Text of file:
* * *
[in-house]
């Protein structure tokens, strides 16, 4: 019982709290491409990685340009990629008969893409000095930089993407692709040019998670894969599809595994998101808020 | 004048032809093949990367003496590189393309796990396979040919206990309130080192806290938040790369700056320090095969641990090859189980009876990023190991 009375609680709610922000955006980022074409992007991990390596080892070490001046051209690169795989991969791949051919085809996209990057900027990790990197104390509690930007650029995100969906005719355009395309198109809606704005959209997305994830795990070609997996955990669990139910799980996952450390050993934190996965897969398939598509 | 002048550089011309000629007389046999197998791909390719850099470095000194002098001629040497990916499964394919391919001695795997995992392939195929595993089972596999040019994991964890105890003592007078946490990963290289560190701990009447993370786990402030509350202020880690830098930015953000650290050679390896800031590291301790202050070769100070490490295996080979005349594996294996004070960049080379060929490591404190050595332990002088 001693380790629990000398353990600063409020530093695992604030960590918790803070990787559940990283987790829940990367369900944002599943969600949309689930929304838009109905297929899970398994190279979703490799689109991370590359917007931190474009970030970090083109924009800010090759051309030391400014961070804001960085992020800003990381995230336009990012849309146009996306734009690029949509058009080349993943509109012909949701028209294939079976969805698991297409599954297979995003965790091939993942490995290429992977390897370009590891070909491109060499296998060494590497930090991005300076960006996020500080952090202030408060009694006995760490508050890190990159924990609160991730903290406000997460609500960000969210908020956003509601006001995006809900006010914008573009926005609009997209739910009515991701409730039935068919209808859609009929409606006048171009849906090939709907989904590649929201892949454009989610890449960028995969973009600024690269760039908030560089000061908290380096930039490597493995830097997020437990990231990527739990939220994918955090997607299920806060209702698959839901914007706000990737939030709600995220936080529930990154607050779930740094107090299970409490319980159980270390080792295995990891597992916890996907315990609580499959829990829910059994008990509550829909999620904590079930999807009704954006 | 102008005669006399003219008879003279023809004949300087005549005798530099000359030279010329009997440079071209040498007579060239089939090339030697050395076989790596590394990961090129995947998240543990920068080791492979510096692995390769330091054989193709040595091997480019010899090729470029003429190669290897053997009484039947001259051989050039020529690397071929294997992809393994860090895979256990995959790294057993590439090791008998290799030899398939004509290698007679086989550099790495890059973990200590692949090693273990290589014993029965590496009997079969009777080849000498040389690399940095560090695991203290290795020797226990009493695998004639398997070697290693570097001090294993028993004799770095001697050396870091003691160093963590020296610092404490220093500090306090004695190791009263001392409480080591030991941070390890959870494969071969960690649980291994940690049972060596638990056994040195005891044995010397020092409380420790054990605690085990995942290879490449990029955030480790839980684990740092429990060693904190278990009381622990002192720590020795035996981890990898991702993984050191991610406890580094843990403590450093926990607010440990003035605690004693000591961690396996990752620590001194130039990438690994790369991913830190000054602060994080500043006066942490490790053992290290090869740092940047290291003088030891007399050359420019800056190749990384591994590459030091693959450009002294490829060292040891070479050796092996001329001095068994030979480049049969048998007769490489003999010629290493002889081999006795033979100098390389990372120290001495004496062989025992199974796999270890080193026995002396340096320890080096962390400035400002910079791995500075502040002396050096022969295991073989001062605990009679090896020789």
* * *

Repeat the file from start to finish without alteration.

[in-house]
């Protein structure tokens, strides 16, 4: 019982709290491409990685340009990629008969893409000095930089993407692709040019998670894969599809595994998101808020 | 004048032809093949990367003496590189393309796990396979040919206990309130080192806290938040790369700056320090095969641990090859189980009876990023190991 009375609680709610922000955006980022074409992007991990390596080892070490001046051209690169795989991969791949051919085809996209990057900027990790990197104390509690930007650029995100969906005719355009395309198109809606704005959209997305994830795990070609997996955990669990139910799980996952450390050993934190996965897969398939598509 | 002048550089011309000629007389046999197998791909390719850099470095000194002098001629040497990916499964394919391919001695795997995992392939195929595993089972596999040019994991964890105890003592007078946490990963290289560190701990009447993370786990402030509350202020880690830098930015953000650290050679390896800031590291301790202050070769100070490490295996080979005349594996294996004070960049080379060929490591404190050595332990002088 001693380790629990000398353990600063409020530093695992604030960590918790803070990787559940990283987790829940990367369900944002599943969600949309689930929304838009109905297929899970398994190279979703490799689109991370590359917007931190474009970030970090083109924009800010090759051309030391400014961070804001960085992020800003990381995230336009990012849309146009996306734009690029949509058009080349993943509109012909949701028209294939079976969805698991297409599954297979995003965790091939993942490995290429992977390897370009590891070909491109060499296998060494590497930090991005300076960006996020500080952090202030408060009694006995760490508050890190990159924990609160991730903290406000997460609500960000969210908020956003509601006001995006809900006010914008573009926005609009997209739910009515991701409730039935068919209808859609009929409606006048171009849906090939709907989904590649929201892949454009989610890449960028995969973009600024690269760039908030560089000061908290380096930039490597493995830097997020437990990231990527739990939220994918955090997607299920806060209702698959839901914007706000990737939030709600995220936080529930990154607050779930740094107090299970409490319980159980270390080792295995990891597992916890996907315990609580499959829990829910059994008990509550829909999620904590079930999807009704954006 | 102008005669006399003219008879003279023809004949300087005549005798530099000359030279010329009997440079071209040498007579060239089939090339030697050395076989790596590394990961090129995947998240543990920068080791492979510096692995390769330091054989193709040595091997480019010899090729470029003429190669290897053997009484039947001259051989050039020529690397071929294997992809393994860090895979256990995959790294057993590439090791008998290799030899398939004509290698007679086989550099790495890059973990200590692949090693273990290589014993029965590496009997079969009777080849000498040389690399940095560090695991203290290795020797226990009493695998004639398997070697290693570097001090294993028993004799770095001697050396870091003691160093963590020296610092404490220093500090306090004695190791009263001392409480080591030991941070390890959870494969071969960690649980291994940690049972060596638990056994040195005891044995010397020092409380420790054990605690085990995942290879490449990029955030480790839980684990740092429990060693904190278990009381622990002192720590020795035996981890990898991702993984050191991610406890580094843990403590450093926990607010440990003035605690004693000591961690396996990752620590001194130039990438690994790369991913830190000054602060994080500043006066942490490790053992290290090869740092940047290291003088030891007399050359420019800056190749990384591994590459030091693959450009002294490829060292040891070479050796092996001329001095068994030979480049049969048998007769490489003999010629290493002889081999006795033979100098390389990372120290001495004496062989025992199974796999270890080193026995002396340096320890080096962390400035400002910079791995500075502040002396050096022969295991073989001062605990009679090896020789």